June 19 2013 Latest news:
By John Elworthy , The Editor
Thursday, April 19, 2012
NEARLY £40,000 has been secured by Fenland District Council to launch a 20 year bid to improve local rail stations and connections.
FENLAND’S rail development strategy is broken into three sections – with short-term, medium-term and long-term actions set out.
In the short-term (2011-2017) the objectives include improved interchange options at Manea, March and Whittlesey, better parking at March and improved shelters at Manea and Whittlesey.
It also calls for better lighting at all three stations and improved disabled access at Whittlesey.
In the medium-term (2018-2023) the report calls for improved access and signing to rail stations, formalised car parks at Manea and Whittlesey, ticket machines at Manea and Whittlesey and a bus linking Chatteris to Manea station.
Long-term (2024-2031) the report hopes to see the platforms lengthened at Manea and Whittlesey. There are also calls for an extended Whittlesey car park to accommodate proposals for a parkway station for Peterborough.
In addition new Greater Anglia franchise operator Abellio has agreed to chip in with money and support as the council sets up a Community Rail Partnership.
Wendy Otter, the council’s transport development manager, says depending on project funding there could be up to £70,000 to spend in Fenland over the next two to three years.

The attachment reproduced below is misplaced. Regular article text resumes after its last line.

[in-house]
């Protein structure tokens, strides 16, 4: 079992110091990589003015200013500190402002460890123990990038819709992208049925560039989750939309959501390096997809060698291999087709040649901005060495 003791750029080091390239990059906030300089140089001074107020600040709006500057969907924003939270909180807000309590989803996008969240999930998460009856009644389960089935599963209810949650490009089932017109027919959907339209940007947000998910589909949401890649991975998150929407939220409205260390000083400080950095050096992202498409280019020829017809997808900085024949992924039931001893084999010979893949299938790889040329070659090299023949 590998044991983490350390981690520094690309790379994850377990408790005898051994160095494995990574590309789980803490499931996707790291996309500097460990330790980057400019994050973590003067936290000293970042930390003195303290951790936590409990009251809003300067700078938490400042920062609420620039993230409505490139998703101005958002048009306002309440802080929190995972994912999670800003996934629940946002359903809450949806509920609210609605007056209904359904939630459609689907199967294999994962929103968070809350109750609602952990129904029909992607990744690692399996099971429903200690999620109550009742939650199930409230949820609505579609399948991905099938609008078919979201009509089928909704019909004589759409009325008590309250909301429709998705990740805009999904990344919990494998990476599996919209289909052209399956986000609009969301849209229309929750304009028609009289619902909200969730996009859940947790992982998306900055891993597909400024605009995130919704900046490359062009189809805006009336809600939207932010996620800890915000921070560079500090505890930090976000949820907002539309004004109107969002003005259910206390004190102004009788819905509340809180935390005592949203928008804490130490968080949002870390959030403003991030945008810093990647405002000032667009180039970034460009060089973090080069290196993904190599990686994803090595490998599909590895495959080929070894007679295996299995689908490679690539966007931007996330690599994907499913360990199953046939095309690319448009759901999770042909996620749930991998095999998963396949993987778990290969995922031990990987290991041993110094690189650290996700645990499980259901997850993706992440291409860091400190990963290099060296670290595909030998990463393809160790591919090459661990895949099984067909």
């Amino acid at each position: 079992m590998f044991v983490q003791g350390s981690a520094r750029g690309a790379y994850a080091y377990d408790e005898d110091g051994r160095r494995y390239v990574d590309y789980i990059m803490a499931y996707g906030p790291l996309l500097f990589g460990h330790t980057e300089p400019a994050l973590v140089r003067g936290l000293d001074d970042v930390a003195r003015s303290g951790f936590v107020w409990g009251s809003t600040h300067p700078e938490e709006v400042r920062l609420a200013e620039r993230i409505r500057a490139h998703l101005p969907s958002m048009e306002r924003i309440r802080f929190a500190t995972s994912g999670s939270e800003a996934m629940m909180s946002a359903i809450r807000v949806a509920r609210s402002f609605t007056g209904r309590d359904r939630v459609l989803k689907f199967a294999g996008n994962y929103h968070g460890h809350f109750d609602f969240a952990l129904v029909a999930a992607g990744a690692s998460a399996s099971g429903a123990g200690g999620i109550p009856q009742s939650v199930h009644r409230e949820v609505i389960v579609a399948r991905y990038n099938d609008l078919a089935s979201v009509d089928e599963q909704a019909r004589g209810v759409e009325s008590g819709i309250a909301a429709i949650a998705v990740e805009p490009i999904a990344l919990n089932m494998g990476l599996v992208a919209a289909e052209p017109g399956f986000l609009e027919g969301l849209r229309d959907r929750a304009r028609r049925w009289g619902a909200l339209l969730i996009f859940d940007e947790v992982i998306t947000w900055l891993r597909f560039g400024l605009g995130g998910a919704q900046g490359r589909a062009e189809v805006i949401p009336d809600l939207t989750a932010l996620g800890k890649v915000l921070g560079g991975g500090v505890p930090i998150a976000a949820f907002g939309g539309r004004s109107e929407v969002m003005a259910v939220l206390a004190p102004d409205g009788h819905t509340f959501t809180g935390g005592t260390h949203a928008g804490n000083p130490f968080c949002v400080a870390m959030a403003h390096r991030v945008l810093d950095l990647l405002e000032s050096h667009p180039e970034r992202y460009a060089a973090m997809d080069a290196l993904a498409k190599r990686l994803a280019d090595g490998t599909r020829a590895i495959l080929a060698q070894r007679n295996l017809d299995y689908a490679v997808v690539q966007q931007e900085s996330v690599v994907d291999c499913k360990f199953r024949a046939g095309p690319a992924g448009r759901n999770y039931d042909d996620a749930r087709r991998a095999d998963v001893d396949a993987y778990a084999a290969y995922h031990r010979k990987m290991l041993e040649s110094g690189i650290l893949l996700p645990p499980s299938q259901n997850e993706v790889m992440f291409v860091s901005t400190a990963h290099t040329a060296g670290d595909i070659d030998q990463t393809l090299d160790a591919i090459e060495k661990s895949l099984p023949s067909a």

Cabinet is expected to approve the plans on Thursday which follow a public consultation which gave overwhelming support to investing in Fenland’s rail stations and improving services.
Councillor Kit Owen, a Cabinet member and chairman of the Fenland Transport and Access Group, believes railways are vital to the district’s future success.
He said the findings reported to Cabinet “are aimed at improving our train stations, improving rail services and ensuring that local people can have more involvement.”
Figures produced by the council show that on average 2,500 people use Manea station each year, 23,500 use Whittlesey and 300,000 use March each year.
The report says Manea and Whittlesey have lower levels of passenger services than might be expected and many trains pass through these stations but do not currently stop.
“A key priority for passenger service improvement is to ensure that Manea and Whittlesey have a better level of service,” says the report.
Hopefully the Ipswich to Peterborough service might become hourly instead of two hourly and an objective would then be to get these to stop at both stations.
The report will focus, too, on the A605 Kings Dyke level crossing; research has shown the barriers are closed between six and 10 times between 7.30am and 9am, adding substantially to journey times for motorists.
One solution is for a bridge to serve the area and, despite the £10 million projected cost, is something that could bring substantial benefits.
The report also focuses on March Ticket Office, calling for it to remain open and for the station to be fully staffed.
Other areas covered include electrification of the Peterborough to March to Ely line, direct services from Fenland to London, and rail connections from Chatteris perhaps introducing a shuttle bus service to connect at Manea.
However the new rail partnership says it will have limited scope to bring about the re-opening of the March to Wisbech line.
Although the 20 year scheme envisages the line coming back into service “it is beyond the scope of this strategy to deliver a new railway line.” The proposals will focus on improvements to rail lines and stations that are already in operation